It’s been two weeks since I’ve written here. Each day I neglect to write or post a blog the likelihood that I will never post one again looms like a failure I’ve been expecting. This gets my committee going, and they are a mouthy bunch when they get a whiff of failure.
You’ve tried to blog before–like 700 times. You’re a big planner, sitting and talking and planning for hours and days on end, but doing is another thing, doing is your problem. You’re just not a doer, Bridgett. No get ‘er done for you.
It’s not that the past two weeks haven’t been busy, I think to myself. Two graduations with parties, two birthdays with parties, one First Communion with party, a short trip to visit friends, and laundry, grandchildren, weddings to plan, school-less children on couches and in beds, eating, drinking, and generally taking up space where before there were hours of silence if you don’t count the licking, scratching pugs with their scrunched up faces and their clouds of dander and flying fur.
It’s difficult to begin again. I’m more of a getting done sort of gal–on my way to some magical point in the future where all the work is done. And because I am not overly ambitious, that particular future point is most often little more than a couch, a blanket, and a good book.
How many times have I said to myself or to my husband or to my kids, “I just want to get done.”
What comes after done? And why are we in such a hurry to get there, running willy nilly as if we’re being chased by a gaping-mouthed monster who will suck us into its jaws if we slow down. And then done moves off into the future when we are so close. We never arrive. As fucking elusive as the magical isle of done is, we still run toward it. We don’t want to talk about what done really means though, do we. I’m nearly 50, and the number of funerals I attend each year increases. I went to a visitation Tuesday and a funeral on Wednesday. Done does exist, folks.
One evening a few years ago, before his father died and his mother was confined to a wheelchair, my husband visited his aging parents. His mother, Grace, was then a tiny slip of a thing, her body bowed by Parkinson’s disease. While my husband sat on the couch and talked to his dad about sports or John Wayne movies, Grace swept the floor.
At one time, Grace could have swept anyone under the rug. That woman was brilliant with a broom, a champion sweeper, a clean-floor aficionado whose son can also vacuum and sweep rings around anyone I know due to her expert tutelage. She not only kept the cleanest floors on the planet, but she taught her kids to do the same, and I am the lucky recipient of that great gift.
However, Parkinson’s Disease can really mess with one’s ability to efficiently sweep a floor. That night, Grace pushed and scooted the broom across the floor in the small kitchen of their assisted-living apartment. She shuffled, and the broom jerked in her unsteady hands. Maybe the broom hit his foot and that’s why my husband put his hand on his mother’s drawn shoulder and said, “Mom, why don’t you sit down?”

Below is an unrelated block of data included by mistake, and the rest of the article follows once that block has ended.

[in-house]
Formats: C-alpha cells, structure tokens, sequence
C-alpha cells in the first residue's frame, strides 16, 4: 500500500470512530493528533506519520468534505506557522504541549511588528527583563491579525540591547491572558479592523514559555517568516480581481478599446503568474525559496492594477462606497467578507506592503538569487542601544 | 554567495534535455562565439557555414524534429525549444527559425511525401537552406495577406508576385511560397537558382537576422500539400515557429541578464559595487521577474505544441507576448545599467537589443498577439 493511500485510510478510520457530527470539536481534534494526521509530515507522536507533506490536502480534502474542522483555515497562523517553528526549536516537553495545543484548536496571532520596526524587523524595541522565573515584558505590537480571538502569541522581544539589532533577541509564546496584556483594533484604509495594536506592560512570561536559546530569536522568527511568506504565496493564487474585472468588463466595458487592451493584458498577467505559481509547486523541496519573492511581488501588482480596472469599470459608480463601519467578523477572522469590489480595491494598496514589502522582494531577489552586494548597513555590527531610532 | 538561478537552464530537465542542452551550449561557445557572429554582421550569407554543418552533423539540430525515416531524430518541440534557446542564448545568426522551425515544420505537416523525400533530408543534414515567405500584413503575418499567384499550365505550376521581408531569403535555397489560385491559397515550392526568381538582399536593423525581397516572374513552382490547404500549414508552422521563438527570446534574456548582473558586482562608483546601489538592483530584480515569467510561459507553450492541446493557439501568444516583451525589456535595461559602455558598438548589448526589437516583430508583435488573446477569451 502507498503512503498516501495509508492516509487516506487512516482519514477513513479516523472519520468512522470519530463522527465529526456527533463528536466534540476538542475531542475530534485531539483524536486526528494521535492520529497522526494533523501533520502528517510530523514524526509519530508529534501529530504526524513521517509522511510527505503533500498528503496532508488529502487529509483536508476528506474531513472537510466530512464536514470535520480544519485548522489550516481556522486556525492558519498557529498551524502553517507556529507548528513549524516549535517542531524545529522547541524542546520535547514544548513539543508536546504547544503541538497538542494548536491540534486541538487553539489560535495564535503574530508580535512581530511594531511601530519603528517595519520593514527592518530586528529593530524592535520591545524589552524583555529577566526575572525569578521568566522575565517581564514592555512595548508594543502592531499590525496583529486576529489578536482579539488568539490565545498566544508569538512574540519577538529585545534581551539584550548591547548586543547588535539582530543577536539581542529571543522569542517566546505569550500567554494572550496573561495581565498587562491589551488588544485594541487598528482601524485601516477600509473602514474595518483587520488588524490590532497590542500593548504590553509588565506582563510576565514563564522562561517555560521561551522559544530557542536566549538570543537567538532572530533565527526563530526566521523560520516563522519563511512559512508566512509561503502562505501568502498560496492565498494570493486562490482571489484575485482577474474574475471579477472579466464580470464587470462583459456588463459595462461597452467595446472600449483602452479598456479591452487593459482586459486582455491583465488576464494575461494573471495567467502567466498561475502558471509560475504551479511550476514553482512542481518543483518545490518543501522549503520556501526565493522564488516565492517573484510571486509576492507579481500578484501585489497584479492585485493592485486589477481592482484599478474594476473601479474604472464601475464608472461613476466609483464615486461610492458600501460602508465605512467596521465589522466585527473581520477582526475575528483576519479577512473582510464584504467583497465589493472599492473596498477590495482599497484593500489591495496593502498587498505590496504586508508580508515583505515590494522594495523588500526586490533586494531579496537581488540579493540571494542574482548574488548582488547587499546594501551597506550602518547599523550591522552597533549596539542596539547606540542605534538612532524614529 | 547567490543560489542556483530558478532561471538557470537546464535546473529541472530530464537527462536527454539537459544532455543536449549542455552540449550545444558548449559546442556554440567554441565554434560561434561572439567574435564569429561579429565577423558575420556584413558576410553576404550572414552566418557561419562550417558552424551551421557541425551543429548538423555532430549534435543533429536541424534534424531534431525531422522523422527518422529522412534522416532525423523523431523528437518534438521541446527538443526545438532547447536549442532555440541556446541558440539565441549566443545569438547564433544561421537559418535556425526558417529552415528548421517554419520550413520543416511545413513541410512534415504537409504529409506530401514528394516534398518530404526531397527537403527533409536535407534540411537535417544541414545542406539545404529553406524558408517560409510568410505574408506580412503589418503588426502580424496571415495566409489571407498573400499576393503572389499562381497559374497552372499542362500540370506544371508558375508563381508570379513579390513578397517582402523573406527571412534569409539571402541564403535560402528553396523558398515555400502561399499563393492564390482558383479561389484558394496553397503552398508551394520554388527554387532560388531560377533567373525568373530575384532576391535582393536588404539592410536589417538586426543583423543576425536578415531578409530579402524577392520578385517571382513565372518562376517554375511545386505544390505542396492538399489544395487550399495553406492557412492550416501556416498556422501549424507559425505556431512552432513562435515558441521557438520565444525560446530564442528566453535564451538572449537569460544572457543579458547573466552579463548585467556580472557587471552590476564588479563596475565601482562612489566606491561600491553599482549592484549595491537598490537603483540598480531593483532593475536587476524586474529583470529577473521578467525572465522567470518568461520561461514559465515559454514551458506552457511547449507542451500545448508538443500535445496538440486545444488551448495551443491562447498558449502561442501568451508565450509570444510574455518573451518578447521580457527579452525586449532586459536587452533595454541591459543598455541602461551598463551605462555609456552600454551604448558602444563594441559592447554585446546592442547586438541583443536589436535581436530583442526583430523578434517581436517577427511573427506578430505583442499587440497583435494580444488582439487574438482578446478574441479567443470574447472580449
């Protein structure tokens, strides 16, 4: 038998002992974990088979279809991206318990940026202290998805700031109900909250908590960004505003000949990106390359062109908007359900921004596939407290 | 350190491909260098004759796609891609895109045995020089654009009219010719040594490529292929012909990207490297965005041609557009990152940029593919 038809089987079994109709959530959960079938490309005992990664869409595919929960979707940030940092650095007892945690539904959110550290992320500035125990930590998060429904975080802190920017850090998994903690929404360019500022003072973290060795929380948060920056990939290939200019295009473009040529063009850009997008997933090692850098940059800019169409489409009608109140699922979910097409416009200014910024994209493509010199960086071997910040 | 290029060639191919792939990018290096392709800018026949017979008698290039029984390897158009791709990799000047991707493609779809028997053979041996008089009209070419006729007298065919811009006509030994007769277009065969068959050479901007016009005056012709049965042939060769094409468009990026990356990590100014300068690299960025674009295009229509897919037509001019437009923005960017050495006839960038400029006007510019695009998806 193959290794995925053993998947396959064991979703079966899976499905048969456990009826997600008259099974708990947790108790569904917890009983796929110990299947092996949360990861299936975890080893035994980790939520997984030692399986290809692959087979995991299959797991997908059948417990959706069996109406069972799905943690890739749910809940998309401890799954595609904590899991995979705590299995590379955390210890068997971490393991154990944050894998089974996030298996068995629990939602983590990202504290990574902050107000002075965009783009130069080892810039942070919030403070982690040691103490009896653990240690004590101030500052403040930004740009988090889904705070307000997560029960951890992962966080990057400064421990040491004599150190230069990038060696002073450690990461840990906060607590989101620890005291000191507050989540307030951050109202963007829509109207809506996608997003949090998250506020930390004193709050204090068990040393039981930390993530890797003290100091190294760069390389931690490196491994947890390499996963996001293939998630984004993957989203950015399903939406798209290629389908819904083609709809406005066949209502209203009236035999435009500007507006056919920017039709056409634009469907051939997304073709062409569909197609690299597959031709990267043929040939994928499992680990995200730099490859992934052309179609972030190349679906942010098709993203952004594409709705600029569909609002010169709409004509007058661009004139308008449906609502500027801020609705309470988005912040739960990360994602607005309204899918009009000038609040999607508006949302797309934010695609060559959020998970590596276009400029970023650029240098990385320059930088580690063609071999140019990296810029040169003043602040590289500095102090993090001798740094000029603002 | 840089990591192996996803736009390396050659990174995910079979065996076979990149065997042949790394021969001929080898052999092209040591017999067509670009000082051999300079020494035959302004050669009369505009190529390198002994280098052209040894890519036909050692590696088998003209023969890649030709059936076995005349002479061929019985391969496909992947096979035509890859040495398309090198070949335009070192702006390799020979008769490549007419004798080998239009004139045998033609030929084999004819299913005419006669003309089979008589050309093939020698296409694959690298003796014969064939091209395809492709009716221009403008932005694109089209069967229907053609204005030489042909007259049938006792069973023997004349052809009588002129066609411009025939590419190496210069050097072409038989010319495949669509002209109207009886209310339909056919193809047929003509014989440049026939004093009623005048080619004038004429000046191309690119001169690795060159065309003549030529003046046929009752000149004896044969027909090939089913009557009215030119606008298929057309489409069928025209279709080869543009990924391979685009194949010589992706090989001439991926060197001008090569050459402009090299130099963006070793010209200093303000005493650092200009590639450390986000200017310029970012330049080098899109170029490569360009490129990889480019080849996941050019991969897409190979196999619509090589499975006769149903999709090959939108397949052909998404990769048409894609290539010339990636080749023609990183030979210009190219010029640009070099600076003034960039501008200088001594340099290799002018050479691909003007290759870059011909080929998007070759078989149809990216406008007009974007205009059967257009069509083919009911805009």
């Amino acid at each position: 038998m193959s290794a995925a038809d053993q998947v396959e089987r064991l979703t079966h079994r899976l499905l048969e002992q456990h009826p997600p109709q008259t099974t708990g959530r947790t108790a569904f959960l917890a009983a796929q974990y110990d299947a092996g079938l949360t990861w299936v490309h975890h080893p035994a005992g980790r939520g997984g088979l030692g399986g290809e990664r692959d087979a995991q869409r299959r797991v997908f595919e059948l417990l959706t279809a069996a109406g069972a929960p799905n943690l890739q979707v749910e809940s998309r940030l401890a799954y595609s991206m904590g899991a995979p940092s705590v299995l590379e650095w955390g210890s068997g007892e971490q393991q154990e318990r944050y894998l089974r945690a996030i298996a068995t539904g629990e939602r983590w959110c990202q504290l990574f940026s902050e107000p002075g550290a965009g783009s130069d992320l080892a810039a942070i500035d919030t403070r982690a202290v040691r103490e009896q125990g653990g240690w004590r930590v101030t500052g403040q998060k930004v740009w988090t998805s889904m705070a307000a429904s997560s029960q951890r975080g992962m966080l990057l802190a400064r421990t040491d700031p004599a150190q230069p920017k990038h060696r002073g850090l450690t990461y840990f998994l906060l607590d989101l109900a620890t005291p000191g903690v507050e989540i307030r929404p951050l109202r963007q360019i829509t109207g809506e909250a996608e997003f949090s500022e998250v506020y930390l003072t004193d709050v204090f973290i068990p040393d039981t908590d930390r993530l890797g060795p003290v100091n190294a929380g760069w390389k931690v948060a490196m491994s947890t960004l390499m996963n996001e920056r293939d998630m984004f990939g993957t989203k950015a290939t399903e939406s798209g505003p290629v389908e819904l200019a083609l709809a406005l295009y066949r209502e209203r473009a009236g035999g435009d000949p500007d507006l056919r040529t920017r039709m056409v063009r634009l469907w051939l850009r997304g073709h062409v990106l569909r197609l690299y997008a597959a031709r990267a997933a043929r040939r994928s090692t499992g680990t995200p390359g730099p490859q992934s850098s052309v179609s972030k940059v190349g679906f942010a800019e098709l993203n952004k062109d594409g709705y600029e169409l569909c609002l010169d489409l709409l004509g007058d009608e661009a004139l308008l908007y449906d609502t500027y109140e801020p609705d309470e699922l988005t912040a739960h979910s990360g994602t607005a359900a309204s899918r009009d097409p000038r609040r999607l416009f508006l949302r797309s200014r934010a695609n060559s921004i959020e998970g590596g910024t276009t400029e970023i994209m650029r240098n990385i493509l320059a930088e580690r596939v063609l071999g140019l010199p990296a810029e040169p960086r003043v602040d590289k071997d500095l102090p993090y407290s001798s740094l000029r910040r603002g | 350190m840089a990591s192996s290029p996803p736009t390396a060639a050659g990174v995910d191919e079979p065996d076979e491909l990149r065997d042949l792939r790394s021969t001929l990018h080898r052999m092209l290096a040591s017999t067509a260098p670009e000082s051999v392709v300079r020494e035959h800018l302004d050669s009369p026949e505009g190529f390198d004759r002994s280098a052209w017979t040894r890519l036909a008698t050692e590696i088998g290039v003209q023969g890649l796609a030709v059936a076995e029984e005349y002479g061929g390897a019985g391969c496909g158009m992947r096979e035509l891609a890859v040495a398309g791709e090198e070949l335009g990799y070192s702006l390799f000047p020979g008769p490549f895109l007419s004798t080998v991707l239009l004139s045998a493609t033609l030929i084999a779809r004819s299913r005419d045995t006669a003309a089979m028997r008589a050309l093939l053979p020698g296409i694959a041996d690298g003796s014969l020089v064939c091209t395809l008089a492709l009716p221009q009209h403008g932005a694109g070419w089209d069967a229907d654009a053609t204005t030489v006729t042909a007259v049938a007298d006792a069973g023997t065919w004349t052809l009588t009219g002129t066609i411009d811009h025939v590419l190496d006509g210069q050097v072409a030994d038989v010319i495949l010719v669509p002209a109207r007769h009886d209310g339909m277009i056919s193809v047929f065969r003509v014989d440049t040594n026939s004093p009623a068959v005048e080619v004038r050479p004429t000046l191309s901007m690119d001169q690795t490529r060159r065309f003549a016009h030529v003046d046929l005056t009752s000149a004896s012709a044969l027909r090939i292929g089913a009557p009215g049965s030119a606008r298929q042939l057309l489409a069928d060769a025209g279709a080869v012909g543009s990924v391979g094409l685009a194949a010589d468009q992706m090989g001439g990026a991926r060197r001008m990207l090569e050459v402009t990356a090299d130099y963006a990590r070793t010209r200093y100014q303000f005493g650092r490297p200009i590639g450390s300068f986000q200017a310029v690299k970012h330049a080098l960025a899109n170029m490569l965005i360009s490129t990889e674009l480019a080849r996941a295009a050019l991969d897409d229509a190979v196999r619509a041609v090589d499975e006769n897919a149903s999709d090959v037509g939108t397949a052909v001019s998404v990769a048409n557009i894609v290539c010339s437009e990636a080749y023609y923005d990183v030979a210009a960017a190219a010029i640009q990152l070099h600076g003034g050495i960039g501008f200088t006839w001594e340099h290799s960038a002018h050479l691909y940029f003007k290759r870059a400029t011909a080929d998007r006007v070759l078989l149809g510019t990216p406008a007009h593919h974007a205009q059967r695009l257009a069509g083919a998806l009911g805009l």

“Because I need to get done,” she said. “I want to get done.”
My husband told this story when he got home that night. It was late, our kids were in bed, heads heavy on their pillows. A cool breeze blew through the house, pulled in by the attic fan’s loud buzz. He shook his head when he repeated his mother’s words.
“I told her,” he said. “I told her, ‘Mom, you don’t really want to get done, do you? I mean, what comes after done?’”
The night my husband told me this story, I got out of bed and wrote it down. I wanted to remember.
I want to remember that.
This is what I tell the committee to get them off my ass. Fuck getting done. I’m a beginner.
I’m not the world’s best meditator, but I think I’ve finally realized that beginning again is what meditation is about. It’s not about achieving some sort of transcendent trance, but rather the act, the practice of beginning again.
Beginning is where it’s at. Beginning again is like taking a big huge breath, the sort that opens your chest so wide, you are surprised by your lungs’ capacity for air. When I’m focused on getting done, my chest is so tight I don’t know where my next breath will originate. Why in heaven’s name would I choose getting done over beginning again? Beginning again is a flower unfolding. That’s what I want.
Beginning again happens right now. It requires us to pull ourselves back to the moment at hand.
Beginning again can feel tedious, just like life. You fold the shirts, and in a day or two you fold the shirts again unless someone else does it which isn’t likely. Each night, you pull the covers down just so, crawl between the sheets, turn the fan on, and in 24 hours you do it all again. You push the broom across the damned kitchen floor and in a day or two (or an hour if you live in this house and love pugs who are at this moment humping each other on the bench outside the window) you grab the broom again because you’re never really done sweeping the floor.
But what a gift that tedium is, every moment new and ripe.
To hell with getting done. Let’s begin.